Development of a Range of Anatomically Realistic Renal Artery Flow Phantoms

Document Type



Available under a Creative Commons Attribution Non-Commercial Share Alike 4.0 International Licence

Publication Details

Ultrasound in Medicine and Biology, Vol. 26 (7), 2010, pp.1135-1144. doi:10.1016/j.ultrasmedbio.2010.04.017 Available from the publisher here


Computer-aided modelling techniques were used to generate a range of anatomically realistic phantoms of the renal artery from medical images of a 64-slice CT data set acquired from a healthy volunteer. From these data, models of a normal healthy renal artery and diseased renal arteries with 30%, 50%, 70% and 85% stenoses were generated. Investment casting techniques and a low melting point alloy were used to create the vessels with varying degrees of stenosis. The use of novel inserts significantly reduced the time, materials and cost required in the fabrication of these anatomically realistic phantoms. To prevent residual metal remaining in the final phantom lumens a technique employing clingfilm was used to remove all molten metal from the lumen. These novel flow phantoms developed using efficient methods for producing vessels with various degrees of stenosis can provide a means of evaluation of current and emerging ultrasound technology. (E-mail:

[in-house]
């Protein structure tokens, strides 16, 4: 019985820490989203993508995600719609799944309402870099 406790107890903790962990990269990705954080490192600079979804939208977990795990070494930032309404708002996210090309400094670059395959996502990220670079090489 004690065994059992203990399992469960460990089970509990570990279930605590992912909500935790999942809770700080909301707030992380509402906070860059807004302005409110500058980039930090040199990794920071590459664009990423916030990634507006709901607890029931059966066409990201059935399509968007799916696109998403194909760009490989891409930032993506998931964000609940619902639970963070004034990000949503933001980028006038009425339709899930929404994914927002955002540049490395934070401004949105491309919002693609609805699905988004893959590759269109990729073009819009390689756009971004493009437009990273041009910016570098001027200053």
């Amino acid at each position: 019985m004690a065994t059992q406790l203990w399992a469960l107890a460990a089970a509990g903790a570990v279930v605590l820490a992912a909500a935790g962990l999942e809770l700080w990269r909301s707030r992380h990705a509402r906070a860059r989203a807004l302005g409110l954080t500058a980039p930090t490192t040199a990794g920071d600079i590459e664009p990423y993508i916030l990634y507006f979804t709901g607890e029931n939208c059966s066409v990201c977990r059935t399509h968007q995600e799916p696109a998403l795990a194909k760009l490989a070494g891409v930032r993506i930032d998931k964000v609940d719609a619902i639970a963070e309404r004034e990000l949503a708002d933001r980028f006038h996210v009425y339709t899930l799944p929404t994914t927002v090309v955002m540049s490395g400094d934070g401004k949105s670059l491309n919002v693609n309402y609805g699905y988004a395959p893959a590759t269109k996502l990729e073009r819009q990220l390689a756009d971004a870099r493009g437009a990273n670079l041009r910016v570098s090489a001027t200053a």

Technological Sector Research Strand 1 Scheme, Higher Education Authority and the Research Support Unit, Technological University Dublin. CMM would like to acknowledge funding from the British Heart Foundation grant PG/07/107

This document is currently not available here.